Krakow Old Town Pictures
In Krakow Old Town there is also one of the oldest shopping malls in Europe.
We also had a quick lunch in Mc Donalds – it is already the second time during our trip. Sadly we have noticed that Mc Donald’s has a very good price/kcal ratio. We sure need to find some better alternatives!! By the way… later in Zakopane, we discovered that 1 liter of milk (2% fat) gives 24% of your daily energy need, thereby theoretically it is possible to get fed with 2 euros per day for the daily 2000 kcal 🙂
When we left Krakow, again we were stuck in the rush-hour… our plan to plan better had not worked out so far.
Zakopane is the town in southern Poland and its a main starting place for the mountain hikes in Polish side of Tatar’s mountains. On arrival, we found some random camping and stayed there. At least it was a safe place to stay and we could take a shower… and also Kaija was able to sleep!
Our neighbors were an old German couple who were traveling with very impressive camper van – you don’t need roads for that vehicle.
We both were quite tired from last days. Thereby we decided to take it easy the next day and plan our longer hike properly.
Kaija got some hiking tips from a local guy called Evo via Couchsurfing. As advised by Evo, we decided to take a short hike on top of the Gubalowka mountain, which also serves as a mountain ski resort during the winter. We took this hike and considered this as a warm-up for our long hike the day after. The warmup ended up to be around 20 km during one day. The mountain hike was about 1 hour to the top, but it was pretty steep slope so we were quite exhausted when we made it on top. We had a quick lunch, Kaija read some work-related materials and Jaanus was listening to an audiobook and had a quick nap. We also had to walk a lot in the city to get to the mountain, so this is where the most km came from..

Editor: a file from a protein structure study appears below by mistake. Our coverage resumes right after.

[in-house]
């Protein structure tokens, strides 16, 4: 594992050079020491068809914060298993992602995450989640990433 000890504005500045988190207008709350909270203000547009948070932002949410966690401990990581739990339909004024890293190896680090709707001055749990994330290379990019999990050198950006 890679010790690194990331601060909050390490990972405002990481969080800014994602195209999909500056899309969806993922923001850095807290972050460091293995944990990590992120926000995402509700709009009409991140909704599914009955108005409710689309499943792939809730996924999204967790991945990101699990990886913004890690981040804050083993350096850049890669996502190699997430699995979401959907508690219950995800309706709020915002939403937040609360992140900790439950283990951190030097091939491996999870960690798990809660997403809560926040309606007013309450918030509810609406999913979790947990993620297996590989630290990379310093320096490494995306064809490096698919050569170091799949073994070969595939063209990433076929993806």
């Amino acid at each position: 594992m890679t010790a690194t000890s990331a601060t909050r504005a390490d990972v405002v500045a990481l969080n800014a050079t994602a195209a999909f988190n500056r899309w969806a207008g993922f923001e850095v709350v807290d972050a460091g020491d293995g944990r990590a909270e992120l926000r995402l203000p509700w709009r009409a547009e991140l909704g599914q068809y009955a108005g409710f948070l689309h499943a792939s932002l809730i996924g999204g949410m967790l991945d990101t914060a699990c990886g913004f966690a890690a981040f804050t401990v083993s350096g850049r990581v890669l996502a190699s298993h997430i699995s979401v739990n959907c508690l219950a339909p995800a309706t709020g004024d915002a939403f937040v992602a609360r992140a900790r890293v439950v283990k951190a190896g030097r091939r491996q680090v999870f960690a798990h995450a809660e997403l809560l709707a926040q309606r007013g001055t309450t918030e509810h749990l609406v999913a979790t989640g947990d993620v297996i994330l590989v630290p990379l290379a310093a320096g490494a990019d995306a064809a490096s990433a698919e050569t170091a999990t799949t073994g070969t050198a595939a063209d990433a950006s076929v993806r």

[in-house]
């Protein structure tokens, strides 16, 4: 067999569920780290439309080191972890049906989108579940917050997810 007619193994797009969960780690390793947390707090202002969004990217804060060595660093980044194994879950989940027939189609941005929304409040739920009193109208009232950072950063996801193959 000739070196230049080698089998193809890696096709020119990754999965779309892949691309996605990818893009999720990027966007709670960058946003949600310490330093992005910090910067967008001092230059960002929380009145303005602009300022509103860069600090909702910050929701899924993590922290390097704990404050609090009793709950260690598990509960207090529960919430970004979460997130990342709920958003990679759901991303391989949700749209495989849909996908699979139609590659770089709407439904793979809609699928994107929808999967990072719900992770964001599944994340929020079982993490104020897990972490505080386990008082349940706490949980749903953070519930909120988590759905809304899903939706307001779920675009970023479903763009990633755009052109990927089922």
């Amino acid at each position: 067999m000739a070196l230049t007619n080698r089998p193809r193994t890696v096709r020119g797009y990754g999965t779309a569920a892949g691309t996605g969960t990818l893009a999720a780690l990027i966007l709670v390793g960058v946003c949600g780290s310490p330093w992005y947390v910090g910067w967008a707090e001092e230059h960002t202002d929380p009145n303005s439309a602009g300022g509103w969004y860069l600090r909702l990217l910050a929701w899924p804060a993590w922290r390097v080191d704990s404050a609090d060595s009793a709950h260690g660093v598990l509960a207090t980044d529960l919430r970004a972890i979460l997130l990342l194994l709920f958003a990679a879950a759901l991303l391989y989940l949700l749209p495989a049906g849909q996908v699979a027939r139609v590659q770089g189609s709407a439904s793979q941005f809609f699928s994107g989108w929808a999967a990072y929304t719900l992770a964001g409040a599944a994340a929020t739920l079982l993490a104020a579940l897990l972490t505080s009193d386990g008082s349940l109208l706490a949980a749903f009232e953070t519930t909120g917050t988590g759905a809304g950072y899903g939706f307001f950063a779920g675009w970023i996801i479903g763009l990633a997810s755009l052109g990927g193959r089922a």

A few hours later, we took a different path down and we met some goats who were very friendly 🙂 The goats liked Jaanus a lot!
The weather has been quite nice to us. We know it is around 30 C heatwave in Estonia and Baltic’s but here in southern Poland we are enjoying more tolerable, 22-24 C, temperatures. We are lucky because otherwise, it would not be tolerable to sleep in the car.
The day after, on 29th of the July, we went hiking in Tatar’s mountain. Evo recommended to take some other route than the regular tourist does and his advice paid off. You can read more about our hiking advernture in a separate blog post.
Since Kaija had some ad-hoc conference call, (she’s doing some consultancy also during our travel) we needed some place with reliable WiFi. Thereby we decided to book Airbnb place. In Zakopane, we didn’t find any decent place with less than 25 Euros per night, we expanded our search area and found a small village called Poronin, only 6 km away from Zakopane, where we booked a room for 37 Euros for 2 nights. It’s basically a super nice hostel where all rooms have its own toilet and shower but resting and kitchen area is shared. The room and territory is very nice and clean and looks freshly renovated so we are very happy with the place. and what is most important, WE CAN SLEEP IN A PROBER BED, charge the batteries of our electronics and take a proper shower. Unfortunately there isn’t any washing machine for guest, however, the host was so nice and washed our clothes free of charge 🙂 It always seems that people are just sooo much nicer in small towns.
So if you happen to be around here and need a decent place with a good price to spend the night, don’t look further – https://www.airbnb.com/rooms/25368754?s=51
On Tuesday we will continue and head to Budapest, Bucharest and then Bulgarian Black Sea coast.